To the youth of America, I say, beware of being trivialized by the commercial culture that tempts you daily. I hear you saying often that you’re not turned on to politics. If you do not turn on to politics, politics will turn on you.
Democracy responds to hands-on participation and to energized imagination. That’s its essence. We need the young people of America to move into leadership positions to shape their future as part of this campaign for a just society.
Source: Nomination Acceptance Speech
Jun 25, 2000
TV ads targeting kids are “electronic child molesting”
What other society tolerates electronic child molesting the way these corporations are targeting 4-year-olds [on TV]? They know when parents are away working. Then they market their products, undermining parental authority, [suggesting] junk food &
violence as a solution to life’s problems. [They’re] corporate hucksters. People say it’s up to the parents. Yeah, but who designed an economy where it takes two, three breadwinners to make a middle-class family living?
Source: George Skelton, LA Times
Feb 23, 2000
Corporate TV marketers are raising our kids
Bypassing the parents, corporate hucksters brazenly market directly to children, starting at age two. These marketeers wrap these youngsters in a commercial cocoon for an average of 30 hours a week. To avoid or neutralize parental authority over the
they urge the child to nag the parents
they take advantage of the absence of parents who are working long hours away from home
they know that if they can undermine the authority and judgment of parents in the eyes of their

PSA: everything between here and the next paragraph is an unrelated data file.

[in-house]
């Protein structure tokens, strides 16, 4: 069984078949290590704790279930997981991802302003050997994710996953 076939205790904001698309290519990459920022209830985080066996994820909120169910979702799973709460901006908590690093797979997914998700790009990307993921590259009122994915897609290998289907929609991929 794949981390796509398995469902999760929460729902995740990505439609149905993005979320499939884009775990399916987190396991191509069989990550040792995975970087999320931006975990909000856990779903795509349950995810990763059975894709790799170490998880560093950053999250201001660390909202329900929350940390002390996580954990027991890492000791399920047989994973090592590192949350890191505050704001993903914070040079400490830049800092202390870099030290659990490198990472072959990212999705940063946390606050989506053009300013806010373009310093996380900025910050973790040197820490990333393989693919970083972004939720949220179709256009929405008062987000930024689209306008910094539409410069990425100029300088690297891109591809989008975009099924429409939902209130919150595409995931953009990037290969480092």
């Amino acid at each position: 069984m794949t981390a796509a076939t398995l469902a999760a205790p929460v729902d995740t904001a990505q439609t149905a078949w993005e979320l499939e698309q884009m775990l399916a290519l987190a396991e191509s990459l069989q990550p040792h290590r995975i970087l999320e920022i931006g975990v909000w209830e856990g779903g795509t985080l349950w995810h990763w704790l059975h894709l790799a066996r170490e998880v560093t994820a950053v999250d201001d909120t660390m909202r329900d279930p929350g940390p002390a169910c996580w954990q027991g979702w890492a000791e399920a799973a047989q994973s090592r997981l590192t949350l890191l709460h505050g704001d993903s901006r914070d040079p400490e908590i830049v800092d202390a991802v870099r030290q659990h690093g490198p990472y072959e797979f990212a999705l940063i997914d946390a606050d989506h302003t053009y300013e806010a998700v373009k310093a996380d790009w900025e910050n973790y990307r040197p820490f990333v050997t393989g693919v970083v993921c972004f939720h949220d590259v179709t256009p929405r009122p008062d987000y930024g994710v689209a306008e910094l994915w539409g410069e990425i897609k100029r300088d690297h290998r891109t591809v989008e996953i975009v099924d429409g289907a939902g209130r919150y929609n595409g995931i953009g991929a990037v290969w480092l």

children, the little ones will purchase or demand items, regardless of their parents’ opinions.
Most people, until the disclosures about tobacco and alcohol companies court kids, had little knowledge about just how premeditated and
calculated the efforts are. Children under 12 are increasingly being raised by these companies. Those kids spend far more time with corporate television and Internet games than they do with their parents and other adults.
Source: “In the Public Interest” newspaper column
Oct 27, 1999
National speed limit saves lives
Getting rid of the speed limit -- if the states go up to 70 or 75 mph limits and some states with no speed limit -- there’s going to be 6,500 fatalities every year, and 20,000 permanently injured Americans, and $20 billion in health care and other
costs, and higher auto insurance rates for everyone. [Congress and the Administration] go out of their way to dismantle a proven life-saving program, which over the last 21 years or so has saved tens of thousands of American lives.
Source: Interview on Pacifica Radio’s “Democracy Now”
Mar 27, 1996
Commercial TV separates children from parents
When [the general public] says, “We don’t have any control,” you [can] say, “Look what’s happening to your children.” At home, it’s the corporate suites that’s got them -- the thirty hours a week that the pre-teenage boy and girl sit watching television
trash shows or playing video games. The thrust of these television shows is to separate children from the parents and then get the children to demand that the parents buy the products. Companies are taught how to market to the six-year-old, and are very
clear about how they are substituting cartoon figures and jingles for the sense of reliance that children used to have come from their parents.
When you talk about that, that’s when they connect, because they realize that that’s true. They realize that
they’re losing their children to the merchandising world, to kiddy television, to the violent Mortal Kombat videos and virtual reality goggles and similar escapes from any sense of social and historical context and the context of the home itself.
Source: Alternative Radio, interview by David Barsamian
Dec 8, 1995
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